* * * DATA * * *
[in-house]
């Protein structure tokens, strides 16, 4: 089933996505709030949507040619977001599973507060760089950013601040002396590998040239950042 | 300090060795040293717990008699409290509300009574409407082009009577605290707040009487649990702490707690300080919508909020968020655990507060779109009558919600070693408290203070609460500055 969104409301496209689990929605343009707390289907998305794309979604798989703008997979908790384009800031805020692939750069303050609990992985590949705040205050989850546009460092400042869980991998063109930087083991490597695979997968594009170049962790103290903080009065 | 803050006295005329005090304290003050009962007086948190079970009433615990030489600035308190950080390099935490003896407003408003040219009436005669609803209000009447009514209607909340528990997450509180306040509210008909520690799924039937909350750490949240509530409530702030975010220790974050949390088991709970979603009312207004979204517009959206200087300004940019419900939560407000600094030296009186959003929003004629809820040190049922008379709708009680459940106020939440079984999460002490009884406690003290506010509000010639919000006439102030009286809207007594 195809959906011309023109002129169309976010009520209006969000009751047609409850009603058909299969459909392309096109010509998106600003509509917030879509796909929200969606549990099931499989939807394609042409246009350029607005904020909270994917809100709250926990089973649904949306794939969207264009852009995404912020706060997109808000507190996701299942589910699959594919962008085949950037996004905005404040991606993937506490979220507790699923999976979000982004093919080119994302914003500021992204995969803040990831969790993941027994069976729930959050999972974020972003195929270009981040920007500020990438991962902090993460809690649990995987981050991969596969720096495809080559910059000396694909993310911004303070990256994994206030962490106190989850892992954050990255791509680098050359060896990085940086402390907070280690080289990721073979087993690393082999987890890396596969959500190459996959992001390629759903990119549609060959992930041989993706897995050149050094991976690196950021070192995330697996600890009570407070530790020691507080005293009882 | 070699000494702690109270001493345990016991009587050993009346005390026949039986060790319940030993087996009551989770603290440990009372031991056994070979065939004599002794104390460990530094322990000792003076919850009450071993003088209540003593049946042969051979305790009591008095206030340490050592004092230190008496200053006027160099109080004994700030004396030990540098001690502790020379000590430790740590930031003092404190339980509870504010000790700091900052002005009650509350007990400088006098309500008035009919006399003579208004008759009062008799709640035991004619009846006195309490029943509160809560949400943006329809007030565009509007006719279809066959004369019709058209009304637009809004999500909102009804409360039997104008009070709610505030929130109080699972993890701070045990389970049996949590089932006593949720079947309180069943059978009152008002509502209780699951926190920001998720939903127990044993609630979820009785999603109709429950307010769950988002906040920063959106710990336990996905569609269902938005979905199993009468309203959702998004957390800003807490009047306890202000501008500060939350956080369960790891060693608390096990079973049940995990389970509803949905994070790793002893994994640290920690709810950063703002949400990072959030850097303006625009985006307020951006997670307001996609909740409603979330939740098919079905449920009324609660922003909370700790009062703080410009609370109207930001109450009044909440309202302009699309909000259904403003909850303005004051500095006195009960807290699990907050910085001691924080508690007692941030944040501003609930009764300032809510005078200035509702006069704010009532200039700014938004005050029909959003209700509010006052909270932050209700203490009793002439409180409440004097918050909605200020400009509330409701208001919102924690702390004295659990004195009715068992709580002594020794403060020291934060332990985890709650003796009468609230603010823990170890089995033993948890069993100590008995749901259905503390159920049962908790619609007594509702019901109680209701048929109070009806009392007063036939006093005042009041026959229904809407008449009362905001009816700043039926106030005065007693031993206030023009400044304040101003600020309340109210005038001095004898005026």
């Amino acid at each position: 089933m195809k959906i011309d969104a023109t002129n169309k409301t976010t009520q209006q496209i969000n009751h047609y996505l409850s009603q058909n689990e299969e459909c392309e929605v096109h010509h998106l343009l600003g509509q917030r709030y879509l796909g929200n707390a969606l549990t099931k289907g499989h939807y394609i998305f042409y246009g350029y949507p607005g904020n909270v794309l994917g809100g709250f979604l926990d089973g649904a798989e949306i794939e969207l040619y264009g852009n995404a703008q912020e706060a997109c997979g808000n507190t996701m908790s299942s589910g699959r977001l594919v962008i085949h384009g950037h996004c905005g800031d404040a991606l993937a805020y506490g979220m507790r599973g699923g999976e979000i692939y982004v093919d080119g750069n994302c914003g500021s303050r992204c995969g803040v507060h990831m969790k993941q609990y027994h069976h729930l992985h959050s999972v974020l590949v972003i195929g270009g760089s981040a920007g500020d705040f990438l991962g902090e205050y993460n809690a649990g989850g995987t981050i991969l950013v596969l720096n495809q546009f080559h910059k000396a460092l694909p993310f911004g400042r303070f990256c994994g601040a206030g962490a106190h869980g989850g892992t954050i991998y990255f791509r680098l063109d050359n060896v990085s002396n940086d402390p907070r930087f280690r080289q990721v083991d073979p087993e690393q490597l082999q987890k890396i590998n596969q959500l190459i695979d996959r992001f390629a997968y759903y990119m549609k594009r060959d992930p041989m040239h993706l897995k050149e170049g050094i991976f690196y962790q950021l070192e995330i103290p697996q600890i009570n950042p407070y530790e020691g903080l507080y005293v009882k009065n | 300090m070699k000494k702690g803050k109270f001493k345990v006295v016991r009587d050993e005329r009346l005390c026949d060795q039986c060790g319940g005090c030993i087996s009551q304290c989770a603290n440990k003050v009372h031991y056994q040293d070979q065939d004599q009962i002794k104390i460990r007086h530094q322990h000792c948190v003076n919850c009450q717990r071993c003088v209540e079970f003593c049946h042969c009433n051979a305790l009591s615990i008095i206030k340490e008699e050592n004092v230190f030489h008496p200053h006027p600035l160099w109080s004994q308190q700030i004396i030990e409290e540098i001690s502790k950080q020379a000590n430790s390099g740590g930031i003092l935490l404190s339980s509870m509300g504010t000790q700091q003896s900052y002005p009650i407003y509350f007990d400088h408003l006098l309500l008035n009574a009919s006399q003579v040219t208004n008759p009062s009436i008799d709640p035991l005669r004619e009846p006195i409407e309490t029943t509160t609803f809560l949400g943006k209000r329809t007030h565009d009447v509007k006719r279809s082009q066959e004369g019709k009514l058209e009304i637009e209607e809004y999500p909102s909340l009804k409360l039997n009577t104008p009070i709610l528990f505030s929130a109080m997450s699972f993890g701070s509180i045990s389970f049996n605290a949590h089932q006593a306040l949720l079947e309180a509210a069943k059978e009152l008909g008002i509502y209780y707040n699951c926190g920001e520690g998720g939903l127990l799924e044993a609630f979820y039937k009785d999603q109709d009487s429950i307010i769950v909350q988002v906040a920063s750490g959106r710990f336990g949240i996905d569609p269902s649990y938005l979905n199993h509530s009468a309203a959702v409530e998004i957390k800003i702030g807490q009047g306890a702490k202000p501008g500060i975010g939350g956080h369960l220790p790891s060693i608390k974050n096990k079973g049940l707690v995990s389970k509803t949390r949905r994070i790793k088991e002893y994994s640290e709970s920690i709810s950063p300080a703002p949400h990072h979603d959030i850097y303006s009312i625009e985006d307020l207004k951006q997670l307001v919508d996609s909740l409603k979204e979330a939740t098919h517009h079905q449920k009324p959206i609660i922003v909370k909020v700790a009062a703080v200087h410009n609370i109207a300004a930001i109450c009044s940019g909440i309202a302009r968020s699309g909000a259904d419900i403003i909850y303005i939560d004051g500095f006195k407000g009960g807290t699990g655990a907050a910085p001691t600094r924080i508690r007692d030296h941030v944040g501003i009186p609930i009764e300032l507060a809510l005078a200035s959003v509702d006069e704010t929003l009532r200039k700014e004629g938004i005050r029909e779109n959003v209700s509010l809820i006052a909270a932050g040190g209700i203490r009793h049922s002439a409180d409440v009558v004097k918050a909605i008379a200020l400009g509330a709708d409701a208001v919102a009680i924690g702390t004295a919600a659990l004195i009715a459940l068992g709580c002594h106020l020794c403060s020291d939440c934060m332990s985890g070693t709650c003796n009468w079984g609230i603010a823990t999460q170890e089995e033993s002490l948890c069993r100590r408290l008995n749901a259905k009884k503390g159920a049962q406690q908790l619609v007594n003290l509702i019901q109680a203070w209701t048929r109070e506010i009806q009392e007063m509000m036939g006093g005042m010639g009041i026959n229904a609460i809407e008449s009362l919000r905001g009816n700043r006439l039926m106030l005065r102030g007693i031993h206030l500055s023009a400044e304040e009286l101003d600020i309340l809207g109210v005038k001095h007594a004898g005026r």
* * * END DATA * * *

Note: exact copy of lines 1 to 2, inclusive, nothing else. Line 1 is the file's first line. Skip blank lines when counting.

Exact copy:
[in-house]
């Protein structure tokens, strides 16, 4: 089933996505709030949507040619977001599973507060760089950013601040002396590998040239950042 | 300090060795040293717990008699409290509300009574409407082009009577605290707040009487649990702490707690300080919508909020968020655990507060779109009558919600070693408290203070609460500055 969104409301496209689990929605343009707390289907998305794309979604798989703008997979908790384009800031805020692939750069303050609990992985590949705040205050989850546009460092400042869980991998063109930087083991490597695979997968594009170049962790103290903080009065 | 803050006295005329005090304290003050009962007086948190079970009433615990030489600035308190950080390099935490003896407003408003040219009436005669609803209000009447009514209607909340528990997450509180306040509210008909520690799924039937909350750490949240509530409530702030975010220790974050949390088991709970979603009312207004979204517009959206200087300004940019419900939560407000600094030296009186959003929003004629809820040190049922008379709708009680459940106020939440079984999460002490009884406690003290506010509000010639919000006439102030009286809207007594 195809959906011309023109002129169309976010009520209006969000009751047609409850009603058909299969459909392309096109010509998106600003509509917030879509796909929200969606549990099931499989939807394609042409246009350029607005904020909270994917809100709250926990089973649904949306794939969207264009852009995404912020706060997109808000507190996701299942589910699959594919962008085949950037996004905005404040991606993937506490979220507790699923999976979000982004093919080119994302914003500021992204995969803040990831969790993941027994069976729930959050999972974020972003195929270009981040920007500020990438991962902090993460809690649990995987981050991969596969720096495809080559910059000396694909993310911004303070990256994994206030962490106190989850892992954050990255791509680098050359060896990085940086402390907070280690080289990721073979087993690393082999987890890396596969959500190459996959992001390629759903990119549609060959992930041989993706897995050149050094991976690196950021070192995330697996600890009570407070530790020691507080005293009882 | 070699000494702690109270001493345990016991009587050993009346005390026949039986060790319940030993087996009551989770603290440990009372031991056994070979065939004599002794104390460990530094322990000792003076919850009450071993003088209540003593049946042969051979305790009591008095206030340490050592004092230190008496200053006027160099109080004994700030004396030990540098001690502790020379000590430790740590930031003092404190339980509870504010000790700091900052002005009650509350007990400088006098309500008035009919006399003579208004008759009062008799709640035991004619009846006195309490029943509160809560949400943006329809007030565009509007006719279809066959004369019709058209009304637009809004999500909102009804409360039997104008009070709610505030929130109080699972993890701070045990389970049996949590089932006593949720079947309180069943059978009152008002509502209780699951926190920001998720939903127990044993609630979820009785999603109709429950307010769950988002906040920063959106710990336990996905569609269902938005979905199993009468309203959702998004957390800003807490009047306890202000501008500060939350956080369960790891060693608390096990079973049940995990389970509803949905994070790793002893994994640290920690709810950063703002949400990072959030850097303006625009985006307020951006997670307001996609909740409603979330939740098919079905449920009324609660922003909370700790009062703080410009609370109207930001109450009044909440309202302009699309909000259904403003909850303005004051500095006195009960807290699990907050910085001691924080508690007692941030944040501003609930009764300032809510005078200035509702006069704010009532200039700014938004005050029909959003209700509010006052909270932050209700203490009793002439409180409440004097918050909605200020400009509330409701208001919102924690702390004295659990004195009715068992709580002594020794403060020291934060332990985890709650003796009468609230603010823990170890089995033993948890069993100590008995749901259905503390159920049962908790619609007594509702019901109680209701048929109070009806009392007063036939006093005042009041026959229904809407008449009362905001009816700043039926106030005065007693031993206030023009400044304040101003600020309340109210005038001095004898005026």